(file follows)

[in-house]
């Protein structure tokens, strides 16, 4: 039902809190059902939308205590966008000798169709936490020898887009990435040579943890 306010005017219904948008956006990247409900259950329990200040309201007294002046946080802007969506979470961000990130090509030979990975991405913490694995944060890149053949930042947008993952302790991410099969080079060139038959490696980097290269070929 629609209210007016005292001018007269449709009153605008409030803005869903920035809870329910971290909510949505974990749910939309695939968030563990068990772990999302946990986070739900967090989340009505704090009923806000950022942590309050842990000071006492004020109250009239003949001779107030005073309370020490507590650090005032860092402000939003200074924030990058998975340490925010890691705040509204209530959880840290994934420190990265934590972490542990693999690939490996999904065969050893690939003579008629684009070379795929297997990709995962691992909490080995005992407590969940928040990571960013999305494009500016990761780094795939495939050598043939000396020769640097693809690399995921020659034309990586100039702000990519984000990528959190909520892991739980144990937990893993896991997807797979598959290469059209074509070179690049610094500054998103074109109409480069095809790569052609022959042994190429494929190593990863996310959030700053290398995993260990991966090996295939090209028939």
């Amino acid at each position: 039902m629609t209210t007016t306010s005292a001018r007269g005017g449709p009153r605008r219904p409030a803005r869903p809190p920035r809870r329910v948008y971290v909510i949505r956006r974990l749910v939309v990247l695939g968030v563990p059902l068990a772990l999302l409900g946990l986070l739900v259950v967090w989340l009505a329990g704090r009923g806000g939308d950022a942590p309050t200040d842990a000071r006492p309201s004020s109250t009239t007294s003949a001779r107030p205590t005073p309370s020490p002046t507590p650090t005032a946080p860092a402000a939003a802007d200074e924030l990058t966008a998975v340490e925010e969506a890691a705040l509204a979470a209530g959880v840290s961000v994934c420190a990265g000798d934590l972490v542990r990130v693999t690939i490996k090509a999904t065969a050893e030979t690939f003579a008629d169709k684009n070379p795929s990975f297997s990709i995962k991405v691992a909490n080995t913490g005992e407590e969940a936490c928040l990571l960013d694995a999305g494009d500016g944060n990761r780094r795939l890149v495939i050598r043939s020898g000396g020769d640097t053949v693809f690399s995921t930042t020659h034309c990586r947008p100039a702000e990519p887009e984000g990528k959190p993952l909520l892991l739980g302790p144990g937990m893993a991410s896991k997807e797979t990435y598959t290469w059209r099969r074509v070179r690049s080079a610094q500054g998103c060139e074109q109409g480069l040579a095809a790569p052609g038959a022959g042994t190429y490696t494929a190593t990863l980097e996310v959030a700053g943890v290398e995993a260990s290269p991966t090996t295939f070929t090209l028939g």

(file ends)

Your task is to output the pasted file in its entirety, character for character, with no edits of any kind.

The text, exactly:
[in-house]
């Protein structure tokens, strides 16, 4: 039902809190059902939308205590966008000798169709936490020898887009990435040579943890 306010005017219904948008956006990247409900259950329990200040309201007294002046946080802007969506979470961000990130090509030979990975991405913490694995944060890149053949930042947008993952302790991410099969080079060139038959490696980097290269070929 629609209210007016005292001018007269449709009153605008409030803005869903920035809870329910971290909510949505974990749910939309695939968030563990068990772990999302946990986070739900967090989340009505704090009923806000950022942590309050842990000071006492004020109250009239003949001779107030005073309370020490507590650090005032860092402000939003200074924030990058998975340490925010890691705040509204209530959880840290994934420190990265934590972490542990693999690939490996999904065969050893690939003579008629684009070379795929297997990709995962691992909490080995005992407590969940928040990571960013999305494009500016990761780094795939495939050598043939000396020769640097693809690399995921020659034309990586100039702000990519984000990528959190909520892991739980144990937990893993896991997807797979598959290469059209074509070179690049610094500054998103074109109409480069095809790569052609022959042994190429494929190593990863996310959030700053290398995993260990991966090996295939090209028939």
């Amino acid at each position: 039902m629609t209210t007016t306010s005292a001018r007269g005017g449709p009153r605008r219904p409030a803005r869903p809190p920035r809870r329910v948008y971290v909510i949505r956006r974990l749910v939309v990247l695939g968030v563990p059902l068990a772990l999302l409900g946990l986070l739900v259950v967090w989340l009505a329990g704090r009923g806000g939308d950022a942590p309050t200040d842990a000071r006492p309201s004020s109250t009239t007294s003949a001779r107030p205590t005073p309370s020490p002046t507590p650090t005032a946080p860092a402000a939003a802007d200074e924030l990058t966008a998975v340490e925010e969506a890691a705040l509204a979470a209530g959880v840290s961000v994934c420190a990265g000798d934590l972490v542990r990130v693999t690939i490996k090509a999904t065969a050893e030979t690939f003579a008629d169709k684009n070379p795929s990975f297997s990709i995962k991405v691992a909490n080995t913490g005992e407590e969940a936490c928040l990571l960013d694995a999305g494009d500016g944060n990761r780094r795939l890149v495939i050598r043939s020898g000396g020769d640097t053949v693809f690399s995921t930042t020659h034309c990586r947008p100039a702000e990519p887009e984000g990528k959190p993952l909520l892991l739980g302790p144990g937990m893993a991410s896991k997807e797979t990435y598959t290469w059209r099969r074509v070179r690049s080079a610094q500054g998103c060139e074109q109409g480069l040579a095809a790569p052609g038959a022959g042994t190429y490696t494929a190593t990863l980097e996310v959030a700053g943890v290398e995993a260990s290269p991966t090996t295939f070929t090209l028939g």